Examples of the “new world” of data-driven education policy,
School Funding Formulas:
Weighted Student Funding, in NYC called Fair Student Funding (see 58-page description here) was created by Robert Gordon, an
economist, lawyer who has applied the same principles to the changing the formula for the distribution of ESEA Title 1 funds (see explanation here). The NYC union has serious doubts and raises a number of well argued criticisms.
Pay for Performance and Seniority:
The NEA Foundation writes, “…there is a general consensus that the strongest gains in teacher effectiveness occur during the first few years, and gains continue to occur at a slower rate through year 10.” A teacher’s ability to impact student gains wanes with years of service: why should salary schedules be seniority based?
While the Chicago Board of Education backed off it’s demand for pay for performance a neighboring state has imbedded the concept.
Under Indiana’s new law (2011), the state will ask that test performance of students be factored into pay raises for the first time. That is a major shift away from the rigid pay tables in most school districts that awarded raises primarily based on a teacher’s years of experience and the academic degrees they earned.
“The level of concern from our teachers is through the roof,” said Wayne Township Superintendent Jeff Butts. “It’s higher than I’ve ever seen it.”
[The new law is] largely based on economic and political theory: Merit pay will increase incentives to do good work. Good teachers will make more money. Poor teachers will be removed. Overall pay — along with student performance — could actually rise.
I argued that a pay for performance plan might make teaching a transitory profession, why should someone remain in teaching, especially in a high needs school, if their salary was capped?
My “insider” adversary continued, “The system shouldn’t be driven by the needs of teachers – if transitory teachers come and go, with higher achievers staying and students profit – what’s wrong with the model?”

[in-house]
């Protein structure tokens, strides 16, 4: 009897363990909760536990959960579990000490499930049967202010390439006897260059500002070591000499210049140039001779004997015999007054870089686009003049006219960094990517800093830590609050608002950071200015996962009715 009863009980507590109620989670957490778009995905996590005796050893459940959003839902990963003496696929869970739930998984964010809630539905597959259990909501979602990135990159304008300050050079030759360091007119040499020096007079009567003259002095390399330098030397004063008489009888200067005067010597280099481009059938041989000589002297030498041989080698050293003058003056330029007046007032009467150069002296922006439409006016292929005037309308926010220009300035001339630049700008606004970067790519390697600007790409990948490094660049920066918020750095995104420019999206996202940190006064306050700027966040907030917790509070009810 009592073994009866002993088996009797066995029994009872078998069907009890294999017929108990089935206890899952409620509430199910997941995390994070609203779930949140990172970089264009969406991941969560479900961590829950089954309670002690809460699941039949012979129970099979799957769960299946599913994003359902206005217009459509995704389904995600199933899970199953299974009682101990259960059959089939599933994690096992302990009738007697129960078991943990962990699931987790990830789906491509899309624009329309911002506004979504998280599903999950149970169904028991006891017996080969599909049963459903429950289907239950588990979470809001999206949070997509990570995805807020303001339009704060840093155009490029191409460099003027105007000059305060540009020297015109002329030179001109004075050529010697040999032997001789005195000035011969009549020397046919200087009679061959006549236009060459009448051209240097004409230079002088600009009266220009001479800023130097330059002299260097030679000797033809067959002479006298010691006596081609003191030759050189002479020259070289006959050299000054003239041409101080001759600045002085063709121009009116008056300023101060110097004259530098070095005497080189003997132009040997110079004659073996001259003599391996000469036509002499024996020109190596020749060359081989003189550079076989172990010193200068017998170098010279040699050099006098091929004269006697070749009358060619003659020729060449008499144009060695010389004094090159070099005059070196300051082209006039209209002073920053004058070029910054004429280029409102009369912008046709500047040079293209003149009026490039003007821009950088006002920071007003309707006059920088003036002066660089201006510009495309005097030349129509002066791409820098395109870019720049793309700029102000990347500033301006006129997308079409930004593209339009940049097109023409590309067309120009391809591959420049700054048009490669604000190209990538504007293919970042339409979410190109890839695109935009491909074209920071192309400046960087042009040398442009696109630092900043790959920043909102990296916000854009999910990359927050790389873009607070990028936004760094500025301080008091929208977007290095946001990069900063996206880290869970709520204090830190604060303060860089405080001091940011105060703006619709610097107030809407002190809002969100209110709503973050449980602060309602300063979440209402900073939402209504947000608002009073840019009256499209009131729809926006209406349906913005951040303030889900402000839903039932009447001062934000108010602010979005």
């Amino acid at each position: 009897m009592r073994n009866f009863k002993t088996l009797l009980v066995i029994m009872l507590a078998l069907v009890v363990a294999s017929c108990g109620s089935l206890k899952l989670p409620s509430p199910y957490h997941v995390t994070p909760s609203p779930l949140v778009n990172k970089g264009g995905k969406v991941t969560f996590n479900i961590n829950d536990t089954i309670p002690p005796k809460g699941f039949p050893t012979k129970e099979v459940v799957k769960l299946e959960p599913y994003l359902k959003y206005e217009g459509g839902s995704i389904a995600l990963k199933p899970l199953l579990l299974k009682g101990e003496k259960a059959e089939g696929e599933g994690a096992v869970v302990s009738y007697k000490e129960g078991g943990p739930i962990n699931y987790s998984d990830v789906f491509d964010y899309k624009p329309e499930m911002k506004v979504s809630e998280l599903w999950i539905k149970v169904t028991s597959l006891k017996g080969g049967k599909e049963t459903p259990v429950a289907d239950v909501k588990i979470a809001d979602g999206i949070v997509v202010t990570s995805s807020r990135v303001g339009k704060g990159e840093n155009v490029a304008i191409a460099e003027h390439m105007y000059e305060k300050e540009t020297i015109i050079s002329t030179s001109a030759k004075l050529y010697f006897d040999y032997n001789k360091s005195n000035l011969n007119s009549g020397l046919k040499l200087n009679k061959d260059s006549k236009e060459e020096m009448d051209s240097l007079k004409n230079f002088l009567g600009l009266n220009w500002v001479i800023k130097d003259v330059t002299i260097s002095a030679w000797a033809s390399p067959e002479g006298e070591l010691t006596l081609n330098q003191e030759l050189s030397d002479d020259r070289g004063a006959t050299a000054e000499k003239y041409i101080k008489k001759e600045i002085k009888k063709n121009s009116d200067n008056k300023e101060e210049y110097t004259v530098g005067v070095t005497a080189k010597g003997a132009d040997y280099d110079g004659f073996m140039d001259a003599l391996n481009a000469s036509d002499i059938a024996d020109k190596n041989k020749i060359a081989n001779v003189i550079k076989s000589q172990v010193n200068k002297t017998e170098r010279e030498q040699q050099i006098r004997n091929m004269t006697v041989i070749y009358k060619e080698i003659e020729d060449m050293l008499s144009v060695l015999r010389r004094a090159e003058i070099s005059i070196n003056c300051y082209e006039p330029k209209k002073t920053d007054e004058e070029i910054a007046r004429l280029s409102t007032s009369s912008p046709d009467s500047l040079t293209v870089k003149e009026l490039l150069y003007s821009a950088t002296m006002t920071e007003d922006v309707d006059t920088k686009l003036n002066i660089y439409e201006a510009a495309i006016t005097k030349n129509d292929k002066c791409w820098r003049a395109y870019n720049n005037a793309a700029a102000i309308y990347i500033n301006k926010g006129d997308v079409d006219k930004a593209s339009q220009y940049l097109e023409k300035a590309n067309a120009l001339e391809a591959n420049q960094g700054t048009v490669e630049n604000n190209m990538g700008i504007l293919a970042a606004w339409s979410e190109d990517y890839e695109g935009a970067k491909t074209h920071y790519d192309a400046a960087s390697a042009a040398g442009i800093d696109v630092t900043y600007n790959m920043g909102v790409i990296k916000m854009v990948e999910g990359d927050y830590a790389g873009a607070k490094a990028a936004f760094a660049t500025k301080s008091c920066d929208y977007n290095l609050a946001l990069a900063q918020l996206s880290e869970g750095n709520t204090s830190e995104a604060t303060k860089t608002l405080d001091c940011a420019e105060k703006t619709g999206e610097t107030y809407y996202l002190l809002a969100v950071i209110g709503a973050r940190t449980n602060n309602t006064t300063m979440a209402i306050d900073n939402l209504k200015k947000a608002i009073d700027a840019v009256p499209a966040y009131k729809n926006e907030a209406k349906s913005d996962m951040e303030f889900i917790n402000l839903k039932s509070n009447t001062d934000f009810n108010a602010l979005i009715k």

The Rocketship charter school network in San Jose receives high marks for an innovative use of technology in a K-5 model. While the Harlem Children’s Zone (HCZ) is universally praised as a model, a well-regarded research organization, the Brookings Institute takes a close look,
They determined that the HCZ flagship charter school, Promise Academy I, was “a middling charter school,” compared with other Manhattan and Bronx charters. They also stated: “There is no compelling evidence that investments in parenting classes, health services, nutritional programs and community improvement have appreciable effects on student achievement.”
Of course charter schools are not unionized, cities have no liability for employee pensions and charter school providers are a counterweight to the lobbying efforts of unions.
I chided the smug insider, “Remember the computer acronym, GIGO, garbage in, garbage out, mayor’s appoint school district leaders who are grossly incompetent, institute policies without any evidence of success, to be perfectly honest they are morally and ethically irresponsible.”
Don’t think I convinced him but it made me feel better, and he didn’t understood my mumbled “yiddishkeit” profanity.